Posted on Oct 05, 2009
John M Grau
Are humans inherently good or evil? That is one of the classic debates in the history of philosophy and religion.
The question came to mind as I watched the Labor Relations Special Session at the NECA Convention in Seattle. I was hearing and seeing examples of local labor-management committees in action. The underlying message was one of cooperation. The presenters talked about how they worked to break down barriers of mistrust to develop programs to promote and advance the electrical industry in their areas.
I started to wonder why labor and management are so distrustful to begin with. And that lead me to the debate of good versus evil.
In many ways, I think how we view human nature colors the way we see the labor-management relationship.
Over the years, I’ve heard some electricians describe their employers as greedy, insensitive louts who take delight in mistreating their workers. There are also electricians who admire their employers and are grateful for the jobs and benefits they provide.
I know electrical contractors who view union electricians as self-centered, lazy bums who barely work and will steal anything that’s not tied down. Then, there are contractors who value the labor of their employees and are grateful for their time, dedication, and loyalty.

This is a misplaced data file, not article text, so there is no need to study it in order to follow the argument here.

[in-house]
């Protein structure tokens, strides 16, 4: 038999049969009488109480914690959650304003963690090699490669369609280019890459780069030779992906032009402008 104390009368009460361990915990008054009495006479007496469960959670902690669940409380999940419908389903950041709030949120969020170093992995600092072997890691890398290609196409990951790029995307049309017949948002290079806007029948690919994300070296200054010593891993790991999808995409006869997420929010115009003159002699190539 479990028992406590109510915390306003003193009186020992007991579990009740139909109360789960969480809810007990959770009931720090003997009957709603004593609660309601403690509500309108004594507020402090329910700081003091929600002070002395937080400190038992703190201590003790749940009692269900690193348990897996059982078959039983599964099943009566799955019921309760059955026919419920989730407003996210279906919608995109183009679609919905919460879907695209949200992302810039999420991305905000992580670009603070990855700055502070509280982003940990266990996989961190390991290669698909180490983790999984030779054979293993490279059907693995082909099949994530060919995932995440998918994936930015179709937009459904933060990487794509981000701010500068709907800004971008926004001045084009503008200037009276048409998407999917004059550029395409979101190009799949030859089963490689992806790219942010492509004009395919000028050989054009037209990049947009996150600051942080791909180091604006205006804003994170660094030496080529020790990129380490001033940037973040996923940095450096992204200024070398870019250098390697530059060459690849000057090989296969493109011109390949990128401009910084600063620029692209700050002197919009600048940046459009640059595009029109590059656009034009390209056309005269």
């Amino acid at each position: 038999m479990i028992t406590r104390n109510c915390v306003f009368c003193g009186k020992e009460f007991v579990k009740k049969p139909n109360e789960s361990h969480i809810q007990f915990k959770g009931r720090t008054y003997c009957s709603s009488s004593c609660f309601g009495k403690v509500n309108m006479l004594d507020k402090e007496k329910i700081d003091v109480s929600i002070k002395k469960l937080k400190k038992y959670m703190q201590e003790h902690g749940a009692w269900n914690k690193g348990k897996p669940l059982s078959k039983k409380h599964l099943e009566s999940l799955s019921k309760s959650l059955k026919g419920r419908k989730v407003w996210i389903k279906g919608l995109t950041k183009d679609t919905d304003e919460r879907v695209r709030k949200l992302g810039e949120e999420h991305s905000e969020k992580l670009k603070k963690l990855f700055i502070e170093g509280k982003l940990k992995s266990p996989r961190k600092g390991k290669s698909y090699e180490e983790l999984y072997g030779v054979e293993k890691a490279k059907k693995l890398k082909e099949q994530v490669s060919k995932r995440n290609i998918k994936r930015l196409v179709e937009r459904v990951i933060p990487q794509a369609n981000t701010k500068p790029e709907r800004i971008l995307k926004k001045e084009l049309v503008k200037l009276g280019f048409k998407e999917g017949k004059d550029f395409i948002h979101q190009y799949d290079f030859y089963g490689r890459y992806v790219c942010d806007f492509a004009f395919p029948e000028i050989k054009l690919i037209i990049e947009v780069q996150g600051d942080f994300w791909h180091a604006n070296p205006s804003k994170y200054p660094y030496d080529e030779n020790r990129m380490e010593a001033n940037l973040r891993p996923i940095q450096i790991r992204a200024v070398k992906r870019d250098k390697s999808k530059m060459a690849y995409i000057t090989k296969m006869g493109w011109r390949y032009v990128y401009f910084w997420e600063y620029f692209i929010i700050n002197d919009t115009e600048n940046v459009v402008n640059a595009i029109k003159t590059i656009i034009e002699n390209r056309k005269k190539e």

Most of us don’t have such clearly delineated views. But we have to admit that do have prejudices, whether borne out of experience or just our beliefs about human nature.
In times of economic stress like we are experiencing now, these underlying beliefs magnify our reaction to events. When employers bargain for wage reductions in order to be competitive, the distrustful union member will see it as just another example of a greedy employer taking it out on the backs of labor. Other union members may be hurt that the employer they so trusted and depended on is not taking care of them in their time of need.
Overcoming these deep-seated beliefs takes a lot of effort. The presenters at the NECA Convention talked about how long and hard they worked to build even a minimal level of trust. It wasn’t the result of one meeting, but many meetings, over many months or even years.
While none of this solves the debate over whether we are inherently good or evil, we do know that it’s possible to forge a productive working relationship between management and labor, employers and employees. The alternative is to accept that human nature is what it is, that nothing will change. And, of course, for those who hold that belief, it won’t.